I cherish the time I spent, back in another lifetime, as a newspaper reporter. And I include my time at the Rutgers Daily Targum, which is a student newspaper, but a really good one that publishes--to this day--five times a week when school is in session. We weren't kidding there.
At the Passaic Herald-News, my very first job out of school, I met some amazing people, a few of whom are close friends still all these years later. And I discovered, to my considerable chagrin, that I was a pretty bad reporter.
People think I'm being falsely modest when I say that. I'm not. I was a bad reporter, and for all the reasons that I hold good reporters in extremely high estimation. I was not good at cultivating sources of information among cops, politicians or for that matter, anybody else. I put in my time, but not more than my time. I didn't know where to look for news. I could write it, and I could research assignments when given to me, but I was terrible at generating my own stories.
And it's a shame, because the best story of my life, a really interesting and (I think) important book is out there, I can see it, but there's no way I could ever write it.
In the 1960s, when I was growing up, Irvington was a bedroom community of Newark, the state's largest city. Our suburban streets were crowded with homes and people--in fact, Irvington was (and they were proud of this!) the most densely populated town in the country. Three square miles. 70,000 residents. I'm not making a word of this up.
But it had a certain hybrid small town/city charm in those days. We walked the streets as kids without worrying about our safety. We walked from my house on Campfield Street, between Union Avenue and Chancellor Avenue, to the Dairy Queen all the way on the other side of town, and nobody thought a thing about it. Watson Bagels--still the best I have ever had, bar none, and you can suck on that, New Yorkers--was two blocks from my house. Once the 1970s rolled around, my father's paint store (which had been on West Market Street in Newark) relocated to Chancellor Avenue, across from Watson Bagel. (Readers of CHANCE OF A GHOST might get a few hints at my affection for paint stores.)
But the Newark riots of 1967 had their devastating effect on that city, and on ours. By the time I got to college in 1975, it was only a matter of time before my family was to move out of Irvington.
And that was the beginning. Today, the town (now a township, I think) is known around the state as a center of crime, and often violent crime. The population has decreased by almost 20,000. Drug dealers are rampant, the murder rate is eight times higher than the rest of New Jersey (ac-cording to the State Police) and most of us avoid the place altogether. When we are forced to drive through it, we keep the windows up and the doors locked. I have a friend who isn't scared of anything, and he won't even consider driving by the house he grew up in.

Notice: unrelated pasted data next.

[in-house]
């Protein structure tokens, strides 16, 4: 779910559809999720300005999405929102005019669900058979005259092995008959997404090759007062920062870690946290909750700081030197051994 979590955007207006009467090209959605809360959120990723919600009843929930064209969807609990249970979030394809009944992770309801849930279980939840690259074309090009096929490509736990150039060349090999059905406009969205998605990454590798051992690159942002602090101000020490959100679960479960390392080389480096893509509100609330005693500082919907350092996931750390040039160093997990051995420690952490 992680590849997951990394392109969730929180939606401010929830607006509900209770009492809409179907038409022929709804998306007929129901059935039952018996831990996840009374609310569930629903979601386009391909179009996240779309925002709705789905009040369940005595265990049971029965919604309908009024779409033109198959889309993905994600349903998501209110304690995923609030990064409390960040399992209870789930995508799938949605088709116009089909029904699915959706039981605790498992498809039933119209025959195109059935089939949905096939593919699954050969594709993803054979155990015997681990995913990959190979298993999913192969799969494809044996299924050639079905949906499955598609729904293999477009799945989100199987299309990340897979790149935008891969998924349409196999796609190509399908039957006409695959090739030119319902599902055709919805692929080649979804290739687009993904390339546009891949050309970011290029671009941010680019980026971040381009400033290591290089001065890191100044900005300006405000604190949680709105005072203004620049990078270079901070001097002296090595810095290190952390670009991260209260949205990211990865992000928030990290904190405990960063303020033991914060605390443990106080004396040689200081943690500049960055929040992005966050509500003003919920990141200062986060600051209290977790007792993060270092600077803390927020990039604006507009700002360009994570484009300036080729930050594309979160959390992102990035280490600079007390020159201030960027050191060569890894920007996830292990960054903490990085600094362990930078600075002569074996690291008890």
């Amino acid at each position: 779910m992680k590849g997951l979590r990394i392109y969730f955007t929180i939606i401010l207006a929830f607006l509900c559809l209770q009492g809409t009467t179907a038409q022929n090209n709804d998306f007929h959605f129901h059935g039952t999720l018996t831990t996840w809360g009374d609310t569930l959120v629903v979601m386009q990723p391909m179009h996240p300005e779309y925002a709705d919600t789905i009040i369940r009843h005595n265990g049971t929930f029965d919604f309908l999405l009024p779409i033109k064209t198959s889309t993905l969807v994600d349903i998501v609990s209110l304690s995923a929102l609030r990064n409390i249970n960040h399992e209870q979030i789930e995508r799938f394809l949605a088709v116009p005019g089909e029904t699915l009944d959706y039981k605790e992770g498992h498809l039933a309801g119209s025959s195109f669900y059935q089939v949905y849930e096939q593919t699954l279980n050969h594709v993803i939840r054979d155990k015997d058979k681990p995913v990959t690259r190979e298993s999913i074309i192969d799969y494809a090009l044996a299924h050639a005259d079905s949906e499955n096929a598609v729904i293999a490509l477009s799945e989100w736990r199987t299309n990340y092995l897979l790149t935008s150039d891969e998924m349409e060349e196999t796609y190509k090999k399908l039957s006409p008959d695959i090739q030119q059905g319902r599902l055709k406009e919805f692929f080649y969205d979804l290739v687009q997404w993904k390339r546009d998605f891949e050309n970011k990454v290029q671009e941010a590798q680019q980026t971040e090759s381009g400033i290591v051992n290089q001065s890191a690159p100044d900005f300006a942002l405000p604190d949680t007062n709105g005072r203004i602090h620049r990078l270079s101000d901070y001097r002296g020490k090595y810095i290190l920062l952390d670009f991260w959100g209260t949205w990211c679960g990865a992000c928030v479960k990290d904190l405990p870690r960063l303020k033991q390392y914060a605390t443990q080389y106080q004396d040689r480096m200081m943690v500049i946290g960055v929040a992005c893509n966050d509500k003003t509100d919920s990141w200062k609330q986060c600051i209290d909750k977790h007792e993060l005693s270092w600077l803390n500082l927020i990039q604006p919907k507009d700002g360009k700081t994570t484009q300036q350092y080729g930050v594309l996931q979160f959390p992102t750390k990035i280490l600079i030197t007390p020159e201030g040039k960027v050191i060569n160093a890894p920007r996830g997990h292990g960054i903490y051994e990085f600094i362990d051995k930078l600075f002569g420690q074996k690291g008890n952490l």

A year or two ago, the chapter of Mystery Writers of America that I belonged to sponsored a tour of the State Police weapons lab. And in one office over our heads hung a chart representing the level of violent crime in New Jersey. Listed were three municipalities: Newark, the state's largest city; Camden, the state's poorest city, and Irvington. Three square miles, and that much violence.
I'm sure the average resident of Irvington today is a law-abiding person. I used to occasionally drive by the house in which I spend my first 20 years (except when I was living at Rutgers); it looked like it was being well-maintained and the block still looked quiet and peaceful.
Now, I look at the address on Google Earth, because I wouldn't dare drive down that street again.
There's a book in this, and a good one. But I have no desire to cultivate sources in the town, to spend nights with gang members and drug dealers in an effort to see what the place is really like today. I wouldn't risk my evenings, let along my life, to set off the childhood memories of my hometown against the reality of Irvington in the 21st century.
I'm not a good reporter. I can write, but I'm not a good reporter. I don't have the instincts. If someone out there wants to research that book, I'll be an eager interview subject about the old days, and I'll be glad to write some of it. But don't ask me to go into the war zone. Because I know my limits, and that is past it.
It's a shame--I can see the story in front of me, but I can't report it. I hope somebody does. Because it needs to be told.